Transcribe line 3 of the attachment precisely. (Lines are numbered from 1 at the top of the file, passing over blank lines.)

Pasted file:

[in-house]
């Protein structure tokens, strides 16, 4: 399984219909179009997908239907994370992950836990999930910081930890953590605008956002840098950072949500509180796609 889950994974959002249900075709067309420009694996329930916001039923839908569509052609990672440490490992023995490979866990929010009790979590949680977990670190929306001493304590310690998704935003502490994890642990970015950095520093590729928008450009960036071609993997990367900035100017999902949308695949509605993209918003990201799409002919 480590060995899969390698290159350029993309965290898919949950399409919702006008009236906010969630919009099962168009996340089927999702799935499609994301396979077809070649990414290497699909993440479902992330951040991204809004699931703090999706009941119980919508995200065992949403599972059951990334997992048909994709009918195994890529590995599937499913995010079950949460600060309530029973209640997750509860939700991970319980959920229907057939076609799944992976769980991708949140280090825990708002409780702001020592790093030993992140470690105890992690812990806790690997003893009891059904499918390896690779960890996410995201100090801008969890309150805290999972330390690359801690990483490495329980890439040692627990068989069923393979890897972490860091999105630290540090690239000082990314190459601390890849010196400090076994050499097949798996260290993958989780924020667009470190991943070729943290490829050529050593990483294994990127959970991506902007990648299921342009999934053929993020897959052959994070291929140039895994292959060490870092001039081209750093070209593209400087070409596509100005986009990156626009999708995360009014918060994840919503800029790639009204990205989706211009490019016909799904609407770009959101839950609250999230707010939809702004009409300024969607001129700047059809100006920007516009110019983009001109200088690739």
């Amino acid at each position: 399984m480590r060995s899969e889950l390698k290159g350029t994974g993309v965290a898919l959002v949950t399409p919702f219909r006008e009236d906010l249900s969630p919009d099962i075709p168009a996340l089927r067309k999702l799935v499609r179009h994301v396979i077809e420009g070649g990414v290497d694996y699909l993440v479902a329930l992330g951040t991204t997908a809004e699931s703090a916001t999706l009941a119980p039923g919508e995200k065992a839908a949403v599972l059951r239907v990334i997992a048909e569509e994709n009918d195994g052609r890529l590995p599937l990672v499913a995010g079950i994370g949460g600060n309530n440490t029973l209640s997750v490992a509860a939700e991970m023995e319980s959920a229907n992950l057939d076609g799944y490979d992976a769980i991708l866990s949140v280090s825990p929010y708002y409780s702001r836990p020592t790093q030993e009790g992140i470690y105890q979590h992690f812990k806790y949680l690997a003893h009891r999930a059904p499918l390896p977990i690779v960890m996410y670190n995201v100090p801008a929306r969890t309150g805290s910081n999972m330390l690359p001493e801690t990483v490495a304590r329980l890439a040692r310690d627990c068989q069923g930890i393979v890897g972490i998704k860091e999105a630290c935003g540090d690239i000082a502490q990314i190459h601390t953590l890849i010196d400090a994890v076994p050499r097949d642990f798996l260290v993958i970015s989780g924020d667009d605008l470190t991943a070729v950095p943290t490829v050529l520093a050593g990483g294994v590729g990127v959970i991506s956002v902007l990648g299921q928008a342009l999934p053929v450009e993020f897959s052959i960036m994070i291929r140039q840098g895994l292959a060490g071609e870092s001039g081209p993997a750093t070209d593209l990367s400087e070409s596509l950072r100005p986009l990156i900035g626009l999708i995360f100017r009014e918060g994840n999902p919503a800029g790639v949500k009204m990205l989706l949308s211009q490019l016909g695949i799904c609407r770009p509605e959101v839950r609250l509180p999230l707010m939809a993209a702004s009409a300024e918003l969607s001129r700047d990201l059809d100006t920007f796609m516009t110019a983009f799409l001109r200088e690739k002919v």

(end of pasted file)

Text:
């Amino acid at each position: 399984m480590r060995s899969e889950l390698k290159g350029t994974g993309v965290a898919l959002v949950t399409p919702f219909r006008e009236d906010l249900s969630p919009d099962i075709p168009a996340l089927r067309k999702l799935v499609r179009h994301v396979i077809e420009g070649g990414v290497d694996y699909l993440v479902a329930l992330g951040t991204t997908a809004e699931s703090a916001t999706l009941a119980p039923g919508e995200k065992a839908a949403v599972l059951r239907v990334i997992a048909e569509e994709n009918d195994g052609r890529l590995p599937l990672v499913a995010g079950i994370g949460g600060n309530n440490t029973l209640s997750v490992a509860a939700e991970m023995e319980s959920a229907n992950l057939d076609g799944y490979d992976a769980i991708l866990s949140v280090s825990p929010y708002y409780s702001r836990p020592t790093q030993e009790g992140i470690y105890q979590h992690f812990k806790y949680l690997a003893h009891r999930a059904p499918l390896p977990i690779v960890m996410y670190n995201v100090p801008a929306r969890t309150g805290s910081n999972m330390l690359p001493e801690t990483v490495a304590r329980l890439a040692r310690d627990c068989q069923g930890i393979v890897g972490i998704k860091e999105a630290c935003g540090d690239i000082a502490q990314i190459h601390t953590l890849i010196d400090a994890v076994p050499r097949d642990f798996l260290v993958i970015s989780g924020d667009d605008l470190t991943a070729v950095p943290t490829v050529l520093a050593g990483g294994v590729g990127v959970i991506s956002v902007l990648g299921q928008a342009l999934p053929v450009e993020f897959s052959i960036m994070i291929r140039q840098g895994l292959a060490g071609e870092s001039g081209p993997a750093t070209d593209l990367s400087e070409s596509l950072r100005p986009l990156i900035g626009l999708i995360f100017r009014e918060g994840n999902p919503a800029g790639v949500k009204m990205l989706l949308s211009q490019l016909g695949i799904c609407r770009p509605e959101v839950r609250l509180p999230l707010m939809a993209a702004s009409a300024e918003l969607s001129r700047d990201l059809d100006t920007f796609m516009t110019a983009f799409l001109r200088e690739k002919v």